Home > auto, history > CVCC – The Little Honda That Could

CVCC – The Little Honda That Could

It’s difficult to pinpoint the beginning of the modern green car movement, but one critical point along the way was the U.S. Clean Air Act in 1975. The legislation was in response to the first oil crisis in 1973 and mandated stricter emissions requirements for cars. For all but one manufacturer, the only way to meet the tighter regulations was to install catalytic converters in the exhaust system. American drivers, for the most part, hated those first generation catalytic converters because they robbed performance and required unleaded gasoline.

But that wasn’t the case with the 1975 Honda Civic. Honda amazed the rest of the auto industry with the introduction of a new engine design that was clean enough to pass the tailpipe sniffer without the dreaded catalytic converter. Honda’s CVCC (Compound Vortex Controlled Combustion) engine design first appeared in the Civic. Simply put, the CVCC cylinder head allowed more complete combustion of the fuel/air mixture, so tailpipe emissions were lower. A larger version of the design was then introduced in the first generation 1976 Honda Accord.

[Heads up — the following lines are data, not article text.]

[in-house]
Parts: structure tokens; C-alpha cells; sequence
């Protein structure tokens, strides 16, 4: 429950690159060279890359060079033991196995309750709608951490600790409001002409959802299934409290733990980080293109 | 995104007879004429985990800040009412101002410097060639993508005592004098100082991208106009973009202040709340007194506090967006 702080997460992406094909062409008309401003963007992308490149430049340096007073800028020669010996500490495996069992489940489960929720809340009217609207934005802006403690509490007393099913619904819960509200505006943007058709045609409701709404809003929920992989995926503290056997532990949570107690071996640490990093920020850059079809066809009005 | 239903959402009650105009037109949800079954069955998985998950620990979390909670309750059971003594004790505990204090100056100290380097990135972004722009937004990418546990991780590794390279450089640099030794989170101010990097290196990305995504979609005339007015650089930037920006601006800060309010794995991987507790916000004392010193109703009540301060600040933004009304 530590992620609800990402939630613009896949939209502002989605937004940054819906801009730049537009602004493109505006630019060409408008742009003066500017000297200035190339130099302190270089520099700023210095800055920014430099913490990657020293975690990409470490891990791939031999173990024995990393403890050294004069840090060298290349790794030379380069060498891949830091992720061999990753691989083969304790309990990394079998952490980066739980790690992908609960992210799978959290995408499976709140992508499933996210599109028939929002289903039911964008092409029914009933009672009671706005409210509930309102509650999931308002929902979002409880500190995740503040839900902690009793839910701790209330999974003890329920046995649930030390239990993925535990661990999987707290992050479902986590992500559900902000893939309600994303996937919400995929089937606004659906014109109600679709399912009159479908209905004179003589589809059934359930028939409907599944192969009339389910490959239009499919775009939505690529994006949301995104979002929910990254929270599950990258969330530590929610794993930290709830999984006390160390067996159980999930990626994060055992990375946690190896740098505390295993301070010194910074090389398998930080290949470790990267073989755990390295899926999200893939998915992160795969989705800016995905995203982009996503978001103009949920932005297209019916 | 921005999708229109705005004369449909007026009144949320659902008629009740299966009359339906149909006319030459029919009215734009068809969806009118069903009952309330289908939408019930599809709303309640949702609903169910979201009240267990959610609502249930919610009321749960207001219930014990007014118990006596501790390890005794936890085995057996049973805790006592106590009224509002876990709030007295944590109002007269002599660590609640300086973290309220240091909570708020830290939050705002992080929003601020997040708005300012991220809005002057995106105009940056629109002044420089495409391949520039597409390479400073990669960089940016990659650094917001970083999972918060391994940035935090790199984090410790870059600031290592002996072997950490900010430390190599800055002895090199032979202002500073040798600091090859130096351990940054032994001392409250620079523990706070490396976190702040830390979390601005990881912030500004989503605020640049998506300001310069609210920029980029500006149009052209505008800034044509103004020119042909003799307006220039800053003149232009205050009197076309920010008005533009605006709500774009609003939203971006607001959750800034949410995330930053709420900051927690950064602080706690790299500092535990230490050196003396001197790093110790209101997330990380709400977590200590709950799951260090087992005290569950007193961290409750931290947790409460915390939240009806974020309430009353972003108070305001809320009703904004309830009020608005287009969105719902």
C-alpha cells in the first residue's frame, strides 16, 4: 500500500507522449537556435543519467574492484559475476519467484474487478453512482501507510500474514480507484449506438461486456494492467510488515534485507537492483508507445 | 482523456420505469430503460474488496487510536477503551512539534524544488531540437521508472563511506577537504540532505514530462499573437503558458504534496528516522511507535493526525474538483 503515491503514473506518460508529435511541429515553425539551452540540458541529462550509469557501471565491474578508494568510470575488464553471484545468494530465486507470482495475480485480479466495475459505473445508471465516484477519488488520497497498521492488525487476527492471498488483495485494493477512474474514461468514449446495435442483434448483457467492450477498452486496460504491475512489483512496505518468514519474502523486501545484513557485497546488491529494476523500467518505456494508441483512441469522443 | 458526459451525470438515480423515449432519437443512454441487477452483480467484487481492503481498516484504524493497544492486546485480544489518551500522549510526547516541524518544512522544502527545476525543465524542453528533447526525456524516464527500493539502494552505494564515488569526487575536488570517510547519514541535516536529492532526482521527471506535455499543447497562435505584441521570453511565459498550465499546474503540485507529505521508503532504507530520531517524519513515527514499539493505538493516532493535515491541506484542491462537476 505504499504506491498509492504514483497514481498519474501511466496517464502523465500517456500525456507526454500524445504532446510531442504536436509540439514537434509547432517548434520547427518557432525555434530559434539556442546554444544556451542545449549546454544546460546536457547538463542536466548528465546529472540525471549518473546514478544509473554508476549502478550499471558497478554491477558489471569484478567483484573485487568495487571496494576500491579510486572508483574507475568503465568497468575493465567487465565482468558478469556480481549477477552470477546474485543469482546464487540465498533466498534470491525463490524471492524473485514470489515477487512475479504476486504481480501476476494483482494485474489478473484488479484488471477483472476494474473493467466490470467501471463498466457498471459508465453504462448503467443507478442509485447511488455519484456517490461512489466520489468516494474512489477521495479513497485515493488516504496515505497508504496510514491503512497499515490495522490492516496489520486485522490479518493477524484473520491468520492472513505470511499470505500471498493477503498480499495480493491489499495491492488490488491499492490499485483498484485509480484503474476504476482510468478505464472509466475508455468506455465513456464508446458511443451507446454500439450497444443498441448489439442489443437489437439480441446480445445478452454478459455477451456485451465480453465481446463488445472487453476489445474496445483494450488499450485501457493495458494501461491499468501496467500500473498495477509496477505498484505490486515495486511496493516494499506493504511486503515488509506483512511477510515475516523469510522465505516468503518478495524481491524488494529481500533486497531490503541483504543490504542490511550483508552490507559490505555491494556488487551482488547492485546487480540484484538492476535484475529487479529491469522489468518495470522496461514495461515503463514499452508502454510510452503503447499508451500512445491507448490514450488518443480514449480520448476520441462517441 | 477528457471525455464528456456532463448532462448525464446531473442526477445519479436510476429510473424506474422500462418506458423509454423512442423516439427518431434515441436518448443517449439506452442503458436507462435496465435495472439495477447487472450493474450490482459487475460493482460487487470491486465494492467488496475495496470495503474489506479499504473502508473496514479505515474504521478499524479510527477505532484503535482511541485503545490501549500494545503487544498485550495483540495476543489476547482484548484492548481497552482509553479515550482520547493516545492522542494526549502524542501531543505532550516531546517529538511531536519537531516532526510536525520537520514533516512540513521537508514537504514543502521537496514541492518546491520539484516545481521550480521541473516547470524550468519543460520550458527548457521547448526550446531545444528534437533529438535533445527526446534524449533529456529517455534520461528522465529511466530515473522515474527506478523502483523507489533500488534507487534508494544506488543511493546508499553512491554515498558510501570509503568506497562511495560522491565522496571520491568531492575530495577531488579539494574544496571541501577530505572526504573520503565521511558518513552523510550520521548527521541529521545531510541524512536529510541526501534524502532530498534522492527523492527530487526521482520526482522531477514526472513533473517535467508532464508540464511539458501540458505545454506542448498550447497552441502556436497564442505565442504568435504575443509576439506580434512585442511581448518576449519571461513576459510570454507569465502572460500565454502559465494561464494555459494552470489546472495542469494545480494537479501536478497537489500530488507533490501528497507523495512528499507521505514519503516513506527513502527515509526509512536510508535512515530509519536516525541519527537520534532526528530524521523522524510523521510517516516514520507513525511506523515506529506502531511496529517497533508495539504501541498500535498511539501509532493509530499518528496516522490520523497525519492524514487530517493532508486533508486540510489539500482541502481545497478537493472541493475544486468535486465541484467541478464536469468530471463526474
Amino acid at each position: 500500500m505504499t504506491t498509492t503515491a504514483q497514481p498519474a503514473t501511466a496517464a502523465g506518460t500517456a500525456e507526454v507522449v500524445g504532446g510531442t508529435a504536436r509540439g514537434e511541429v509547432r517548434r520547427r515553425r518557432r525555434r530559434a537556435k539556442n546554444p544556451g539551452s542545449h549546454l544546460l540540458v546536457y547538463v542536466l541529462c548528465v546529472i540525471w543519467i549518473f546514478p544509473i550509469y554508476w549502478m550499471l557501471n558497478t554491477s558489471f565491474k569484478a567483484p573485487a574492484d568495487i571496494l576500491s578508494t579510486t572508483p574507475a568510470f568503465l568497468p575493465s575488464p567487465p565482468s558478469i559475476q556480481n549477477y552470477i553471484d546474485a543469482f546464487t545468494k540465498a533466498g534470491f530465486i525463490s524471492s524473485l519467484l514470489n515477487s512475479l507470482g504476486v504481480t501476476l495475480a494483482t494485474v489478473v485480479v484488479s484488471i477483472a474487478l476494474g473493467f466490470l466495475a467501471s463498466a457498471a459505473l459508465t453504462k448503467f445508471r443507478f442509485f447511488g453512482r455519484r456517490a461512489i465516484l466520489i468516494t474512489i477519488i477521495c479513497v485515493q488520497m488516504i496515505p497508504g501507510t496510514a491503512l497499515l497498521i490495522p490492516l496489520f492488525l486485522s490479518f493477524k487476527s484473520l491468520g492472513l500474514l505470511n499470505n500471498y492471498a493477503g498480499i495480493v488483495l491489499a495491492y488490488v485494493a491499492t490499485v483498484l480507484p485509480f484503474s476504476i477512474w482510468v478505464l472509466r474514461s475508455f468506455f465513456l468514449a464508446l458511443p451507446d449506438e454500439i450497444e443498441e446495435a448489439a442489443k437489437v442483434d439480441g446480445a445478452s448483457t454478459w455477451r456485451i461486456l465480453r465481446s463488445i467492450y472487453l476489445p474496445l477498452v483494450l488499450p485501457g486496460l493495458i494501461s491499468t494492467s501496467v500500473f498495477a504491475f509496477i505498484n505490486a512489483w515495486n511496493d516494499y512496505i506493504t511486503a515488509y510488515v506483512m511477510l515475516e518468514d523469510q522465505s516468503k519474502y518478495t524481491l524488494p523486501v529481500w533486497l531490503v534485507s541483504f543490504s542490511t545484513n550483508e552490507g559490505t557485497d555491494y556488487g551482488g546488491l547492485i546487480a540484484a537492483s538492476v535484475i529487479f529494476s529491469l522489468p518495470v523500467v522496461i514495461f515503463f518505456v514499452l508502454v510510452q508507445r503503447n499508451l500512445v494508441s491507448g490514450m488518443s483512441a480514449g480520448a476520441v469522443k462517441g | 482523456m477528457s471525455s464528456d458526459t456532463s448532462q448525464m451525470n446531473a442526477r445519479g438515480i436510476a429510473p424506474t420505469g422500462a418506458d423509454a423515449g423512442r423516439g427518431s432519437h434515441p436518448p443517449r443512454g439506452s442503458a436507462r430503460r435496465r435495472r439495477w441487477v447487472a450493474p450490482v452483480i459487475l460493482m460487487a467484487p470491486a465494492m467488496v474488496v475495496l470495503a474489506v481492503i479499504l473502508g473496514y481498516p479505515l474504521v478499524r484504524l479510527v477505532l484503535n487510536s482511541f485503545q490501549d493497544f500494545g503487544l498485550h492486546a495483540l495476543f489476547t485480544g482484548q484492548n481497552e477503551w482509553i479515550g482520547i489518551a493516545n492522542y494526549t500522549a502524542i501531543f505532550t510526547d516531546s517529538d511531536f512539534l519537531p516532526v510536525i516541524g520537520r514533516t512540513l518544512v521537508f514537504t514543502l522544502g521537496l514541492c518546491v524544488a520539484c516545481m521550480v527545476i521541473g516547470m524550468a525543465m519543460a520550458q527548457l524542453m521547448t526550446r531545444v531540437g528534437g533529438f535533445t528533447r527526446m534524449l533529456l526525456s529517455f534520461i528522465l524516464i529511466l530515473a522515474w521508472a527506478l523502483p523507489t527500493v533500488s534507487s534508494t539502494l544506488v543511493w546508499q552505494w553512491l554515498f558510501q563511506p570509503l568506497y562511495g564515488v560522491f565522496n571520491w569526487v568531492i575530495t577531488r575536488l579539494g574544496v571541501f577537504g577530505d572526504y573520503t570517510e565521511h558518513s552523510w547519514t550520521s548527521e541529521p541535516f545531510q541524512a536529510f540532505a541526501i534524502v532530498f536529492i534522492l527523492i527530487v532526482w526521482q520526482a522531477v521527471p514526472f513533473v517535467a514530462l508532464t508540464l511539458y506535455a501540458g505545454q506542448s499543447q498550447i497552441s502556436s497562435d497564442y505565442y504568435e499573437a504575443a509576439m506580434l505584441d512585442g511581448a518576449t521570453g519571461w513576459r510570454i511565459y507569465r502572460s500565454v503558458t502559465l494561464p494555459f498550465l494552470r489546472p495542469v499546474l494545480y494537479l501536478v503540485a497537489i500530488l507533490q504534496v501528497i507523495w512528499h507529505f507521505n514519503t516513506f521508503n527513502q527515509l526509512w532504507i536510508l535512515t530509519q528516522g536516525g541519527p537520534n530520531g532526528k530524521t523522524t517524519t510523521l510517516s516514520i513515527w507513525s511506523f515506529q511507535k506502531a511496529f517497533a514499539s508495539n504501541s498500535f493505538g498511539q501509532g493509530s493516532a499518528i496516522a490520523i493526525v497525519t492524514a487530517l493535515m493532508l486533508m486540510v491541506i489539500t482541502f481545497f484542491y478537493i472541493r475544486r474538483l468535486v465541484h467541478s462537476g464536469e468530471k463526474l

On a personal note, I owned an early 1976 Accord with the CVCC engine while in college and remember at the time that it was an impressive piece of engineering. The 1.6-liter four-cylinder CVCC engine only produced 68 horsepower, but without all the modern day safety and emissions equipment, the car only weighted 2,000 pounds. The power-to-weight ratio made it reasonably quick and fuel economy with the five-speed manual was above 40 mpg on the highway.

The Civic has come a long way from it’s earliest versions.

via Vehix

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Categories: auto, history
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